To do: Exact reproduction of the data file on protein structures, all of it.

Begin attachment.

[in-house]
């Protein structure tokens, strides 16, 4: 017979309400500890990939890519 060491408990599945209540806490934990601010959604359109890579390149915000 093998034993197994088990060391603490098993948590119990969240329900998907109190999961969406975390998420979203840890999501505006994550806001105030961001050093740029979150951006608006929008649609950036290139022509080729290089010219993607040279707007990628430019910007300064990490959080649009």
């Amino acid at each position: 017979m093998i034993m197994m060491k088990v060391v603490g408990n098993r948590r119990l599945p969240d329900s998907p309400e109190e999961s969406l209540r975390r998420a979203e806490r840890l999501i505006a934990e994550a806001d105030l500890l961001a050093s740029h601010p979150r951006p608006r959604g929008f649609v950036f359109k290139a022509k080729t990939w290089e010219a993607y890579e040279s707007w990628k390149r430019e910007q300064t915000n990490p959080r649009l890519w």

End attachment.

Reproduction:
[in-house]
């Protein structure tokens, strides 16, 4: 017979309400500890990939890519 060491408990599945209540806490934990601010959604359109890579390149915000 093998034993197994088990060391603490098993948590119990969240329900998907109190999961969406975390998420979203840890999501505006994550806001105030961001050093740029979150951006608006929008649609950036290139022509080729290089010219993607040279707007990628430019910007300064990490959080649009």
């Amino acid at each position: 017979m093998i034993m197994m060491k088990v060391v603490g408990n098993r948590r119990l599945p969240d329900s998907p309400e109190e999961s969406l209540r975390r998420a979203e806490r840890l999501i505006a934990e994550a806001d105030l500890l961001a050093s740029h601010p979150r951006p608006r959604g929008f649609v950036f359109k290139a022509k080729t990939w290089e010219a993607y890579e040279s707007w990628k390149r430019e910007q300064t915000n990490p959080r649009l890519w």